The Personal/Subpersonal Distinction

Philosophy Compass 9 (5):338-346 (2014)
Authors
Zoe Drayson
University of California, Davis
Abstract
Daniel Dennett's distinction between personal and subpersonal explanations was fundamental in establishing the philosophical foundations of cognitive science. Since it was first introduced in 1969, the personal/subpersonal distinction has been adapted to fit different approaches to the mind. In one example of this, the ‘Pittsburgh school’ of philosophers attempted to map Dennett's distinction onto their own distinction between the ‘space of reasons’ and the ‘space of causes’. A second example can be found in much contemporary philosophy of psychology, where Dennett's distinction has been presumed to be equivalent to Stephen Stich's distinction between doxastic and subdoxastic states. Both these interpretations of the personal/subpersonal distinction, and also Dennett's own philosophical views of the mind, go beyond the personal/subpersonal distinction itself. They each involve supplementing the distinction between personal and subpersonal explanations with metaphysical claims about the relationship between the two kinds of explanation and the entities they posit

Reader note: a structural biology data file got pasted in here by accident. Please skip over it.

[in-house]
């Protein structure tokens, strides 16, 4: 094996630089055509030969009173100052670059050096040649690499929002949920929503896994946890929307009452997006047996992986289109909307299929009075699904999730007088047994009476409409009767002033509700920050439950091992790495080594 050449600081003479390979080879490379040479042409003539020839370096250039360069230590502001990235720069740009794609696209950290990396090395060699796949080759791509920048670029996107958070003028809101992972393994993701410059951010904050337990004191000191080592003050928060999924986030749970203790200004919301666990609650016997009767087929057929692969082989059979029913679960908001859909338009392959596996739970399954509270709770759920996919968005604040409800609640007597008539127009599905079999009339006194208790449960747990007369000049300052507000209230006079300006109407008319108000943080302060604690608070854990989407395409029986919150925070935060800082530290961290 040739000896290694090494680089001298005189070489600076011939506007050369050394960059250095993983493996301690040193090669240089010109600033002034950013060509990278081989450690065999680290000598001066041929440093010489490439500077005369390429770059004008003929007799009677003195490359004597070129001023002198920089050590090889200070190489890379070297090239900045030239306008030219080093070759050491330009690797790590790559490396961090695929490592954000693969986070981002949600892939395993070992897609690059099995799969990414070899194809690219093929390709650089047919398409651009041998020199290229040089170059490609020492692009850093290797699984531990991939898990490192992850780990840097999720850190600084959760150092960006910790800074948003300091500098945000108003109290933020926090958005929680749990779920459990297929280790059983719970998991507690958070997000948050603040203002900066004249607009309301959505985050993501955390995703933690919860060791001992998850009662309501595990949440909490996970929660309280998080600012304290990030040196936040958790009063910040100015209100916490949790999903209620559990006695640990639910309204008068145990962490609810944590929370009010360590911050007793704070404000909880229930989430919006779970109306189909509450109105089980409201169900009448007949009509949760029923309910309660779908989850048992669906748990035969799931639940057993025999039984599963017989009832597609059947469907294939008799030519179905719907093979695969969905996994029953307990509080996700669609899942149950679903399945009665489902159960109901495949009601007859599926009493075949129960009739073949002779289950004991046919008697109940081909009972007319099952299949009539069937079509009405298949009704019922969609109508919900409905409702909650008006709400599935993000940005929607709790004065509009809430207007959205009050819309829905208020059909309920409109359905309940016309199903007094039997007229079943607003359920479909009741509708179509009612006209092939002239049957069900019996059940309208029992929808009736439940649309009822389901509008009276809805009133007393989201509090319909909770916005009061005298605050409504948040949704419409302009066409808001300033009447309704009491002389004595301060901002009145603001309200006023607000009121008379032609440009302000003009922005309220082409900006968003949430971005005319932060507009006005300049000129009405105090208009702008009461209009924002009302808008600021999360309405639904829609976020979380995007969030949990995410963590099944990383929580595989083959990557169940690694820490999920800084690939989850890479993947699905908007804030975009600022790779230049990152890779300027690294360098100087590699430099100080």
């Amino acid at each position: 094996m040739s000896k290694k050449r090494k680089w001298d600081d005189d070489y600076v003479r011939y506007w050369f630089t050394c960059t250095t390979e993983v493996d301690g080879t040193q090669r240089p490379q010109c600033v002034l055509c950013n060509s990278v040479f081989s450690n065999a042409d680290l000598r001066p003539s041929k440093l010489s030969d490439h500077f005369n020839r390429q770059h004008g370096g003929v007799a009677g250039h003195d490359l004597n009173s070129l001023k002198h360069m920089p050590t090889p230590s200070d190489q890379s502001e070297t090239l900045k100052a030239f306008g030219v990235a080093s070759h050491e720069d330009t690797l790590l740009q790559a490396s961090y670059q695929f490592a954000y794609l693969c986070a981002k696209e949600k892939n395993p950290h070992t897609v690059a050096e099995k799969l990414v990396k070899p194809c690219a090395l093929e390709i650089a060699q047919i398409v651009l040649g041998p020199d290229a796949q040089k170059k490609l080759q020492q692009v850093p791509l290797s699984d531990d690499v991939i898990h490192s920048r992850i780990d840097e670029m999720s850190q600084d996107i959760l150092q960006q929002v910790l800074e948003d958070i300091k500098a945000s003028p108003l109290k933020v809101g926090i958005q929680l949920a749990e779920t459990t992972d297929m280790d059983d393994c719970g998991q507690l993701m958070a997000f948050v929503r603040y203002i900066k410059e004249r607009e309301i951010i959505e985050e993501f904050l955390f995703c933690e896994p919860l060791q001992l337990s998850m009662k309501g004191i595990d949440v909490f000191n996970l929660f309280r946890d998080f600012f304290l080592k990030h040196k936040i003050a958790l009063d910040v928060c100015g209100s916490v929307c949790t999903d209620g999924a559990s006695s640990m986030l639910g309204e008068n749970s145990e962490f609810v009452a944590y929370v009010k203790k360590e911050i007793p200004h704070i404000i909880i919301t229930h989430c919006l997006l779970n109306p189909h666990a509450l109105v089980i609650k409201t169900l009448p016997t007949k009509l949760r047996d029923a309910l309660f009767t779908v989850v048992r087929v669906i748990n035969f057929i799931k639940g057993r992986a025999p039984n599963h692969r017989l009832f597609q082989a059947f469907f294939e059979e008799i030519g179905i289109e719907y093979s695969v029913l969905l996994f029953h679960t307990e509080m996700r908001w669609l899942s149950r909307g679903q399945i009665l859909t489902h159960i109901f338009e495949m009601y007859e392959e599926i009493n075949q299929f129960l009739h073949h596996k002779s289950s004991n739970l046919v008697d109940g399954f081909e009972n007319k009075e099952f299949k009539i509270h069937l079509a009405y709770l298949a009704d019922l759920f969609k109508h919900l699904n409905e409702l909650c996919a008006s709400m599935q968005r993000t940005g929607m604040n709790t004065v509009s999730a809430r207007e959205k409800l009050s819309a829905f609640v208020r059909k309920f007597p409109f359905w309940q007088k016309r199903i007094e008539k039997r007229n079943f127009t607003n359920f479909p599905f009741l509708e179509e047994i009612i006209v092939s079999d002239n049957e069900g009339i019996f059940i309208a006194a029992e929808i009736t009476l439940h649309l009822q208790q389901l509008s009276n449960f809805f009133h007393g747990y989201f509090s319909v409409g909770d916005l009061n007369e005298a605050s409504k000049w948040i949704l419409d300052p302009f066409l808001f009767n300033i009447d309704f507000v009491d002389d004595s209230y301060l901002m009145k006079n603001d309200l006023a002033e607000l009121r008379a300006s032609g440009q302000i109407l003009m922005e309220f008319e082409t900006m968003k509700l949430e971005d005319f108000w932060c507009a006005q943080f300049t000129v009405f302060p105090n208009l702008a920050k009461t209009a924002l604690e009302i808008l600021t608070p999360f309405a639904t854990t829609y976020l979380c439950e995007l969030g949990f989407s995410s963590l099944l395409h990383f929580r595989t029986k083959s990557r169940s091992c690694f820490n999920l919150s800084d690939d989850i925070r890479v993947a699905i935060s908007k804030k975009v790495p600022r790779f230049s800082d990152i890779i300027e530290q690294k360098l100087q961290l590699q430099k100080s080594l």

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DOI 10.1111/phc3.12124
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References found in this work BETA

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Citations of this work BETA

Know-How as Competence. A Rylean Responsibilist Account.David Löwenstein - 2017 - Frankfurt am Main: Vittorio Klostermann.
In Defense of Perceptual Content.Susanna Schellenberg - 2017 - Philosophical Perspectives 31 (1):409-447.
Varieties of Inference?Anna‐Sara Malmgren - 2018 - Philosophical Issues 28 (1):221-254.
Direct Perception and the Predictive Mind.Zoe Drayson - 2018 - Philosophical Studies 175 (12):3145-3164.
The Personal and the Subpersonal in the Theory of Mind Debate.Kristina Musholt - 2018 - Phenomenology and the Cognitive Sciences 17 (2):305-324.

View all 6 citations / Add more citations

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